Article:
Looking Back: Dropping Out Became a Huge Problem During the 1963-1964 School Year
October 18, 2018
EDITOR’S NOTE: The following article contains summaries of articles from past issues of The Central Digest. On occasion, the Digest will look back into our archives to see what was happening around Central High in the past
Student Body Enrollment Reaches Five Year High
Central had a great start to its fifty-seventh year, with an initial enrollment number of 1,739 students. This set a five year record since the school population had gained 125 students. The increase was the largest since the 1957-1958 school year, when 2,018 students attended.
Central Receives Bellamy Flag Award
The Bellamy Flag award was presented to Central on October 11, 1963. The flag had flown over Washington D.C. on May 18 of that year, in honor of Francis Bellamy’s birthday. The flag was displayed in a new trophy case that was purchased by the Parent-Teacher-Student-Association. The flag was flown for a couple for days and during special events, such as homecoming, until it was retired.
Senior Class Presents Play Tonight at 8
The senior drama students were set to present a program titled “Fresh Air” on the night of November 22. “Fresh Air” was set to take place on a corner of Los Angeles where the mayor was conducting a speech in a park. The production followed the mayor’s plight during his kidnapping. The cast performed a dress rehearsal the Wednesday before the show, and a skit for the entire school the day before the show.
Speaker Claims that Dropouts Make Decisions Too Fast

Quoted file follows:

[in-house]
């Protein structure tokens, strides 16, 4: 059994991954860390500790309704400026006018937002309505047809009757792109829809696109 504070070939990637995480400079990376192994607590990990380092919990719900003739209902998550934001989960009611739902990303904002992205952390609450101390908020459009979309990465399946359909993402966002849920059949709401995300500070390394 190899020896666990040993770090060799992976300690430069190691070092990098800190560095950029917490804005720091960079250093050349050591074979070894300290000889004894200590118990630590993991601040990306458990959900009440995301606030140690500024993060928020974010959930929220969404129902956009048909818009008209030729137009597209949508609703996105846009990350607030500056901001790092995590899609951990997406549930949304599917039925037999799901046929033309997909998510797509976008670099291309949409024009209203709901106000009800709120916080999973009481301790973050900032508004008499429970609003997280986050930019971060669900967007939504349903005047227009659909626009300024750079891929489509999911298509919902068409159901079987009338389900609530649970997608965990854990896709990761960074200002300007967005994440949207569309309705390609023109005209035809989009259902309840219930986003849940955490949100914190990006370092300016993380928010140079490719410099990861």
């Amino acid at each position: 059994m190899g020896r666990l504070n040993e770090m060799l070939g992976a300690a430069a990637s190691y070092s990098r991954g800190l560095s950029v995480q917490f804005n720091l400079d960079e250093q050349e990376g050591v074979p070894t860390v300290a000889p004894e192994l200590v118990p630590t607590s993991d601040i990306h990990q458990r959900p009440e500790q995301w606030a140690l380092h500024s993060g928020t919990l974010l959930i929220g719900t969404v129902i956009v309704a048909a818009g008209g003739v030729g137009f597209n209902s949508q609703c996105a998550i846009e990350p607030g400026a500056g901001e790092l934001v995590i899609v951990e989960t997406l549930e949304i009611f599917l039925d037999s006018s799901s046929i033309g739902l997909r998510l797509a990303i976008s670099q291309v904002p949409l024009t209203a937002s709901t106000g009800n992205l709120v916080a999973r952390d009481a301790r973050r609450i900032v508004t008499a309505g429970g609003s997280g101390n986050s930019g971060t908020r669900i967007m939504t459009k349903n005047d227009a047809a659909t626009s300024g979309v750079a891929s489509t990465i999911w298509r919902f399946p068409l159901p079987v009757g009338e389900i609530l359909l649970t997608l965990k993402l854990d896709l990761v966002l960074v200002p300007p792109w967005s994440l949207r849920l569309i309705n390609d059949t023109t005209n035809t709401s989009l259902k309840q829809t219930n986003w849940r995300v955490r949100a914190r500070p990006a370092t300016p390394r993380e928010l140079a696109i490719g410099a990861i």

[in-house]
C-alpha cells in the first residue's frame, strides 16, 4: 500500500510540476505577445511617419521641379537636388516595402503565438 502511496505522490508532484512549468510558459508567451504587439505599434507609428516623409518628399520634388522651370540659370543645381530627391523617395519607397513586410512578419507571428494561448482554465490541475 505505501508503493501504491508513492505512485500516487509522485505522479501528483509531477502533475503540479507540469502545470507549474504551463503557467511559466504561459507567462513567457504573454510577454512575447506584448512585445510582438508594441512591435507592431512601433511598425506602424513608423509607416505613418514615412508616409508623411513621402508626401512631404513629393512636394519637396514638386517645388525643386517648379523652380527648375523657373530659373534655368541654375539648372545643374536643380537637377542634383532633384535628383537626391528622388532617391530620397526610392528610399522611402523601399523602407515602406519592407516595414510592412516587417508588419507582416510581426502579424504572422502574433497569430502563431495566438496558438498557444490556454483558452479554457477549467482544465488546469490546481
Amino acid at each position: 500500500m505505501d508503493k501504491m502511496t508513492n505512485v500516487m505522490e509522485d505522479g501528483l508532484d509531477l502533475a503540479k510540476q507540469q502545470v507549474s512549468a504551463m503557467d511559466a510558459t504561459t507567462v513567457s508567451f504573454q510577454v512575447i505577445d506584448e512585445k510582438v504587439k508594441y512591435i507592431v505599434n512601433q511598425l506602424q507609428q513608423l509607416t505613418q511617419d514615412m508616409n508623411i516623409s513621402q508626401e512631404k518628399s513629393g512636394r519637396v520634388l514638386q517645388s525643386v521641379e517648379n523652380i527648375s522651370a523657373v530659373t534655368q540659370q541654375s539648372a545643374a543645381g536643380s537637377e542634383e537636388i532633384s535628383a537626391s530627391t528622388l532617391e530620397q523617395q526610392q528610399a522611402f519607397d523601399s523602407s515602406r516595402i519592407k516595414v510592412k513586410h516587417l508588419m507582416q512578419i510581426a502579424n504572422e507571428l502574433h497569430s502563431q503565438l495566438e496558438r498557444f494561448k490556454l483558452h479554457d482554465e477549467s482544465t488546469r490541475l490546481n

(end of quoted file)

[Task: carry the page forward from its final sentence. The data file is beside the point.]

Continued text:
The President of Chattanooga Savings and Loans, Mr. W. Arnold Chambers, visited Central in December of 1963. Chambers strongly encouraged each student to finish high school and make their best effort to continue their studies in college. He also addressed the increase of juvenile delinquency at the time. Chambers denounced modern society, claiming that it insinuated that students grow up faster than they should.
School Drop-Outs Reach National and Local Highs
Students dropping out was not only a problem for Central, but a problem for the entire nation during that time period. Statistics showed that 30 percent of high school students in the United States did not make it to graduation. For Central, approximately 41 students had dropped out during the first semester of the 1963-1964 school year. This number was huge in comparison to the total of 50 students that had dropped out the year before. The main reasons for the spike in dropouts included teenage marriages, joining the armed forces, and leaving to focus on work for jobs.
For those interested, the archived Central Digest publications can be found on the Preservation of Chattanooga Central History website: https://chattanoogacentralhistory.com/digest/